Grapes of Wrath as Proletarian Propaganda?
As a rather exuberant fan of Marx, I saw Grapes of Wrath as not only a fantastic piece of literary genius, but also as an enjoyable piece of anti-capitalist writing. Because of my political persuasion, I quickly categorized any criticism of Steinbeck's alleged embellishments of the facts to be little more than red-baiting anger over a book that sparked national concern over the plight of migrant workers - a plight that pro-capitalists often anxiously try to brush off as "inaccuracies."
But after reading Keith Windschuttle's relatively level-headed article, "Steinbeck's myth of the Okies," I felt more inclined to believe some of the allegations against Steinbeck. For example, this passage from Grapes of Wrath leads the reader to connect the Dust Bowl with the migration of farmers like the Joads from Oklahoma:
"In the morning the dust hung like fog, and the sun was as red as ripe new blood. All day the dust sifted down, and the next day it sifted down. An even blanket covered the earth. It settled on the corn, piled up on the tops of the fence posts, piled up on the wires; it settled on roofs, blanketed the weeds and trees."
But, says Windschuttle, "nothing like this happened anywhere near where Steinbeck placed the Joad family farm, just outside Sallisaw, Oklahoma." The Dust Bowl actually occurred "in the western half of Kansas, eastern Colorado, and the west Texas/New Mexico border country," but not in Oklahoma; although there was a drought throughout parts of Oklahoma and Texas, that part of the country was not affected by the Dust Bowl and did not experience the inundation of dust that Steinbeck describes.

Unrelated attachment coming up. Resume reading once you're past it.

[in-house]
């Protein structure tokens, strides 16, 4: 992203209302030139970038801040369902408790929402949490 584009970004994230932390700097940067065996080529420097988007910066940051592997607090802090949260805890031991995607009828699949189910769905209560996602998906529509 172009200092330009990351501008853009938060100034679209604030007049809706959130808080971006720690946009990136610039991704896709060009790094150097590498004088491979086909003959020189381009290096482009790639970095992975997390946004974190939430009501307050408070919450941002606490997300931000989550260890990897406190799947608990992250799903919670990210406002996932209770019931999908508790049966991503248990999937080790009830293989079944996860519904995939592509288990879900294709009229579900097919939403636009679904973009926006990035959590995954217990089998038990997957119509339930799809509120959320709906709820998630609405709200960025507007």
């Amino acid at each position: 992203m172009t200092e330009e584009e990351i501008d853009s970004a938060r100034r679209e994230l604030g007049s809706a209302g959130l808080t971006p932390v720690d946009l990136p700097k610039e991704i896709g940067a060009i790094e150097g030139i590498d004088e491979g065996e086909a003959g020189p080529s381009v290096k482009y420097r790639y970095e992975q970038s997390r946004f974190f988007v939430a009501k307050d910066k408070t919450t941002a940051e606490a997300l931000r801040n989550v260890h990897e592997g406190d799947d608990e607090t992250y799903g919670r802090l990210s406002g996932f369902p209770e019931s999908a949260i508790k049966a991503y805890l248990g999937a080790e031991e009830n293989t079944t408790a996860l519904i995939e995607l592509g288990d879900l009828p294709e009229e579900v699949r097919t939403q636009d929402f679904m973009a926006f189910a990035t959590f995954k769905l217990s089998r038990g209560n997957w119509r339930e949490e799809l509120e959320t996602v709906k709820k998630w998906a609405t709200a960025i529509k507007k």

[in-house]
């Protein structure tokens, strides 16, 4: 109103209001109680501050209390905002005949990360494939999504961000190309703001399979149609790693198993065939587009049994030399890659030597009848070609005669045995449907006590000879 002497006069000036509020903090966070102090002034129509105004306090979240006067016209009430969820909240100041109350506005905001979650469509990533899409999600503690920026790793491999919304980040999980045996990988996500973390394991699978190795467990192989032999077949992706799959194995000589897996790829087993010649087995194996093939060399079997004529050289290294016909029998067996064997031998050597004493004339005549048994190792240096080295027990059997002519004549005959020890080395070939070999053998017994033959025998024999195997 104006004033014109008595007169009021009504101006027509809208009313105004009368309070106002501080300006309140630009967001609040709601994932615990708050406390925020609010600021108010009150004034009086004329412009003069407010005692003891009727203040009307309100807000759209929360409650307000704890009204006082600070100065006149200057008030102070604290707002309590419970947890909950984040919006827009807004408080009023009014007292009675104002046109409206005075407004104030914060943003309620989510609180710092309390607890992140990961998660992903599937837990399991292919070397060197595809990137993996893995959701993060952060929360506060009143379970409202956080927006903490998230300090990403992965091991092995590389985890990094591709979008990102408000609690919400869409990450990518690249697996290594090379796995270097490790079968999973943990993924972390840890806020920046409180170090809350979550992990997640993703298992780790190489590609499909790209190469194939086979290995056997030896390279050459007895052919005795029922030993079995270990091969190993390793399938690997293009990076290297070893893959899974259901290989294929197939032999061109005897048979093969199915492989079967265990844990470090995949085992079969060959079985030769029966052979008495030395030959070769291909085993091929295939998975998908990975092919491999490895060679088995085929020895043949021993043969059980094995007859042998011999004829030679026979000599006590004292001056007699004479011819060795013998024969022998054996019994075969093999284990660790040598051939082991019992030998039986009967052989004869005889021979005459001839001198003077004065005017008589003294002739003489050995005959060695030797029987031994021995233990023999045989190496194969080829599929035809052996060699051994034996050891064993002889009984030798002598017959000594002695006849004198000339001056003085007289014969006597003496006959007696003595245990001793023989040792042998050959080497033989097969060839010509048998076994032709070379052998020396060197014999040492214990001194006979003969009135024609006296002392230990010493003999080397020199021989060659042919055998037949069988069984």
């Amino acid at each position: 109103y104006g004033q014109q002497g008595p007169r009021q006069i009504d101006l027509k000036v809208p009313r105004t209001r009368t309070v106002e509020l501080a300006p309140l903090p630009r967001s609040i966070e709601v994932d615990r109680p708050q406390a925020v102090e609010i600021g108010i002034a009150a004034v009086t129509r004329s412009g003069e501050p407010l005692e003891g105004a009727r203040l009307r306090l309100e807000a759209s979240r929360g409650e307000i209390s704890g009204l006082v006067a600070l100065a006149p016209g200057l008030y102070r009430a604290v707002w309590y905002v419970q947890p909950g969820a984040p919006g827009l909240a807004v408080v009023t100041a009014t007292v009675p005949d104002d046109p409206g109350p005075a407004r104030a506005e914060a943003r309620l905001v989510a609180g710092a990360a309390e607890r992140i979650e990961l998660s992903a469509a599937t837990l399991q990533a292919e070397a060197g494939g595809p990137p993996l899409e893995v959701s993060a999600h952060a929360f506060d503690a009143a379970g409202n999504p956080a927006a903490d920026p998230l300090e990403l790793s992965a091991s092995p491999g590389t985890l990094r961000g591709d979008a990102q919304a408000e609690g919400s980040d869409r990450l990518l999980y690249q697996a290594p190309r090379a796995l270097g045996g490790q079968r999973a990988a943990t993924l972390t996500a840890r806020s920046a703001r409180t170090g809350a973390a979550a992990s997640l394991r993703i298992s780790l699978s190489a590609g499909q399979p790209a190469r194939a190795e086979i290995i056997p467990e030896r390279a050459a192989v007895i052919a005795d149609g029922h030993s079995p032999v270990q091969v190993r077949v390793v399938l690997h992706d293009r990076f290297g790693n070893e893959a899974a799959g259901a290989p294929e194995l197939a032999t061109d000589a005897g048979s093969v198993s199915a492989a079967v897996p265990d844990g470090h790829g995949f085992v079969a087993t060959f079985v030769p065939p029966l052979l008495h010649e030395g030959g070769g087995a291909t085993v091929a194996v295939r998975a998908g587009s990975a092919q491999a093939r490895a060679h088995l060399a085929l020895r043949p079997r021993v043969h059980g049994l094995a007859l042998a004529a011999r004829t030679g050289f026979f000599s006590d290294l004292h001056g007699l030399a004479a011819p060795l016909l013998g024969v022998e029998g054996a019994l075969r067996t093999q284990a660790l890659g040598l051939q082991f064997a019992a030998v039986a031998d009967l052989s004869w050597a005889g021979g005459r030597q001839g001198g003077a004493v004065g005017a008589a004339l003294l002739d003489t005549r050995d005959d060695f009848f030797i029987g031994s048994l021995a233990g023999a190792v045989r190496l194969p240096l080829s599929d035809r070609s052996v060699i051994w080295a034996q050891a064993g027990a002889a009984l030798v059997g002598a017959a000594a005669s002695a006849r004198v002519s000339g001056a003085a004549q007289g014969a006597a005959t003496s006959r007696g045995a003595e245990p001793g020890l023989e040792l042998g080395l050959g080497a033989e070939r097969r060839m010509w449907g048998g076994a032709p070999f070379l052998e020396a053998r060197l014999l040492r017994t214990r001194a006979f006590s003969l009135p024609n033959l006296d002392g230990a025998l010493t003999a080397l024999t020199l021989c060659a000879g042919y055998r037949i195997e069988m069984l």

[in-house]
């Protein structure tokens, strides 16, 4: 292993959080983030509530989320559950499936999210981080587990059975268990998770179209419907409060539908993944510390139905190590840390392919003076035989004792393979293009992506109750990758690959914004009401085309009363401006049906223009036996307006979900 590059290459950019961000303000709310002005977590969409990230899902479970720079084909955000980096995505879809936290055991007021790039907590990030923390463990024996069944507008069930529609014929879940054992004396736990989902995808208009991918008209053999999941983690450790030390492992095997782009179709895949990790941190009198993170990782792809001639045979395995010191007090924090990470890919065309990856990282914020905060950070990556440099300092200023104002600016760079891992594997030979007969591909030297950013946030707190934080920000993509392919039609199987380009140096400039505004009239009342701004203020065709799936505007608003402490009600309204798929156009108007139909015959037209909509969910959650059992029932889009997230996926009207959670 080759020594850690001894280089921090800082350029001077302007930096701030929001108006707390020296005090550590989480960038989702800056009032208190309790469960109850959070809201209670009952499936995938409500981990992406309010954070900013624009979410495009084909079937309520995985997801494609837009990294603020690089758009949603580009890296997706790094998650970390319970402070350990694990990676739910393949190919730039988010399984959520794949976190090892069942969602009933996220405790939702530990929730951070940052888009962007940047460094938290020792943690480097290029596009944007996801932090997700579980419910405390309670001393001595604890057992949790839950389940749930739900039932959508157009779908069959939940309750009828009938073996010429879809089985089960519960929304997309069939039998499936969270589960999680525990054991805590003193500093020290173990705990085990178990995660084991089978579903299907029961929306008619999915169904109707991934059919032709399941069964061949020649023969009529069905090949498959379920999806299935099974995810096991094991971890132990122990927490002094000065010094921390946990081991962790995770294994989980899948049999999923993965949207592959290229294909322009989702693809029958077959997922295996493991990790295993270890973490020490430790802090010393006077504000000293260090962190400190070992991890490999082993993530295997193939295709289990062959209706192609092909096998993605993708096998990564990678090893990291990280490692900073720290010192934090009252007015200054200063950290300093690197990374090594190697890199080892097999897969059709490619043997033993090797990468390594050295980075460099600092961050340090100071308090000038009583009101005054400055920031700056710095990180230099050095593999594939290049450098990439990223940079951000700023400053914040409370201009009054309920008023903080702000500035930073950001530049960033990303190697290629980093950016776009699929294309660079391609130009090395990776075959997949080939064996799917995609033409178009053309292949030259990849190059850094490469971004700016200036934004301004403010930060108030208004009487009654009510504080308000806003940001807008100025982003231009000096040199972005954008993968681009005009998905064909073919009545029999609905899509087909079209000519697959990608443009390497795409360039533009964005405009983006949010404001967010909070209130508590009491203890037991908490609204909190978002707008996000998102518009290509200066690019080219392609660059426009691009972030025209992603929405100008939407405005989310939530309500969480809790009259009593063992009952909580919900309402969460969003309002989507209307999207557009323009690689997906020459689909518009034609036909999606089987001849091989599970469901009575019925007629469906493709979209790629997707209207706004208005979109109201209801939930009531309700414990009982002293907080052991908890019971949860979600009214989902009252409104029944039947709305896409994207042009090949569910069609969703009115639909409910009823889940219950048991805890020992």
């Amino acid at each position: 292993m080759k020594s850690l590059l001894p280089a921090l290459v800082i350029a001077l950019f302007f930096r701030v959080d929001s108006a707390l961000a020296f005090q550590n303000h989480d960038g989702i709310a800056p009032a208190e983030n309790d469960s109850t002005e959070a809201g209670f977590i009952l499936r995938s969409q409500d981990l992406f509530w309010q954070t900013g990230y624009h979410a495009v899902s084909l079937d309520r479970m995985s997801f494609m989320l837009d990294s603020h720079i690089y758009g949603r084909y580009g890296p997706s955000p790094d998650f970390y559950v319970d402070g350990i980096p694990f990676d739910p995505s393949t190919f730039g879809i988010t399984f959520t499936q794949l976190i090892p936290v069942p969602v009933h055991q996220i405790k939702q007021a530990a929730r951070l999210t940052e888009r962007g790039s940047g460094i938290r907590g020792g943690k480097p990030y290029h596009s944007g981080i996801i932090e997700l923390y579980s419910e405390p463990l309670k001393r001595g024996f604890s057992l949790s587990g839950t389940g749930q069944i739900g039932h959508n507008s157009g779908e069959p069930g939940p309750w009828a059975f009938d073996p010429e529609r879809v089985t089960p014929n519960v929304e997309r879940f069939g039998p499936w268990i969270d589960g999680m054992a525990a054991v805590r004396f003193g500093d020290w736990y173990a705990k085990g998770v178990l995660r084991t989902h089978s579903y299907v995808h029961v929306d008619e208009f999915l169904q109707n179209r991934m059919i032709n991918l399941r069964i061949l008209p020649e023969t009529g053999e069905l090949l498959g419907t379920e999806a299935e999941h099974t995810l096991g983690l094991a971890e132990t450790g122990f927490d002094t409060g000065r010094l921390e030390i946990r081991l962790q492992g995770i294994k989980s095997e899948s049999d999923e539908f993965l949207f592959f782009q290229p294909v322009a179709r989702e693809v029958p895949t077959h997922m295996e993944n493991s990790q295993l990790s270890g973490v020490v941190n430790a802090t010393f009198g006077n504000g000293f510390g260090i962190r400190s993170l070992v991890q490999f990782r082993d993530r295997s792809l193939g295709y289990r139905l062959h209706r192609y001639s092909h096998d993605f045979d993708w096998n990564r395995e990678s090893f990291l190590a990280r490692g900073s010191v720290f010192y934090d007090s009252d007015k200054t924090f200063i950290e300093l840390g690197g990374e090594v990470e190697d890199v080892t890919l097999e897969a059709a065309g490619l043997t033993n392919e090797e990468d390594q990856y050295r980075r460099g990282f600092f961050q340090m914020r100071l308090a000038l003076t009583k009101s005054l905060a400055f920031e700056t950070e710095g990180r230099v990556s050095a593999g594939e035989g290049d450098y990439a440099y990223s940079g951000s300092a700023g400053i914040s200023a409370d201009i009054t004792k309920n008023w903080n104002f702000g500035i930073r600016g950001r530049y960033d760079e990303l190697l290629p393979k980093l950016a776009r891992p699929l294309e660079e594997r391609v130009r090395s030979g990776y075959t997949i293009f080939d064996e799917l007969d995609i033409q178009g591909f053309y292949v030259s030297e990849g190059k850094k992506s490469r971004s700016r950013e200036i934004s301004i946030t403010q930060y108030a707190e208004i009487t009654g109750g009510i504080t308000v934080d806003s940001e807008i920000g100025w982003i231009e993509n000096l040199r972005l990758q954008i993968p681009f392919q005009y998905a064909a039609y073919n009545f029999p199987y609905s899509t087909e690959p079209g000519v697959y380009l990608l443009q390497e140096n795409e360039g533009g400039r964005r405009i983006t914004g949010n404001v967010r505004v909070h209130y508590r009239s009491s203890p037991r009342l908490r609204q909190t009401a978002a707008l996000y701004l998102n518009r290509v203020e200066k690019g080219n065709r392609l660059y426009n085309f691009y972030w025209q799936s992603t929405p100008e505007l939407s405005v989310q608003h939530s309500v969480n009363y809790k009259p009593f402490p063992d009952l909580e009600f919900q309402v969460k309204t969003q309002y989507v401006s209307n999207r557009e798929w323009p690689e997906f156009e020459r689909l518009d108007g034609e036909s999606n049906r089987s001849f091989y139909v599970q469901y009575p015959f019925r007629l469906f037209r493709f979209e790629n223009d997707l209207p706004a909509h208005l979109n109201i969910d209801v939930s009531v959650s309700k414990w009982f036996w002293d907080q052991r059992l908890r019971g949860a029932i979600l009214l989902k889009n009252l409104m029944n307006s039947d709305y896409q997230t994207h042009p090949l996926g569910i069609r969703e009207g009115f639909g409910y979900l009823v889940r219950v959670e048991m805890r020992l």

Another mischaracterization that Steinbeck is guilty of is the exaggeration of the Joad's situation: thirteen people piled into one truck, Grandma and Grandpa dying along the way, and the rest of the family slowly separating as members desert the group to strike out on their own. While the Joad's plight is certainly an apt setting for a heartbreaking drama, Windschuttle describes this situation as "demographically unusual" : "Rather than large families extending over several generations, the most common trekkers from the southwest to California were composed of husband, wife, and children, an average of 4.4 members." The average picture is far from the one that Steinbeck paints of the Joads
So clearly, Steinbeck takes certain liberties in telling the story of the Joad family - this much is certain. But is this really relevant? If Steinbeck's intentions were to write a factually accurate depiction of migrant families during the Great Depression, then he would have become a journalist. Steinbeck was trying to write a great novel - and he undoubtedly accomplished this, regardless of what his numerous critics have to say. And if some of his embellishments were motivated by anti-capitalist sentiment, then what of it? The fiction writer is under no obligation to make any sort of "accurate" representation of "the truth" - fiction is, after all, a work of the imagination. And it's not as if the right wing didn't also have its fair share of pro-capitalist propaganda. Whether or not he intended it, Steinbeck's book caused national attention to be focused on the condition of migrant workers, people whose stories are so often unheard, whose struggles to survive die with them in silence. This, to me, is an undoubtedly positive affect of The Grapes of Wrath: not only is it an amazing work of literature, but it also managed to expose some of the grossest inhumanities perpetrated under a capitalist system.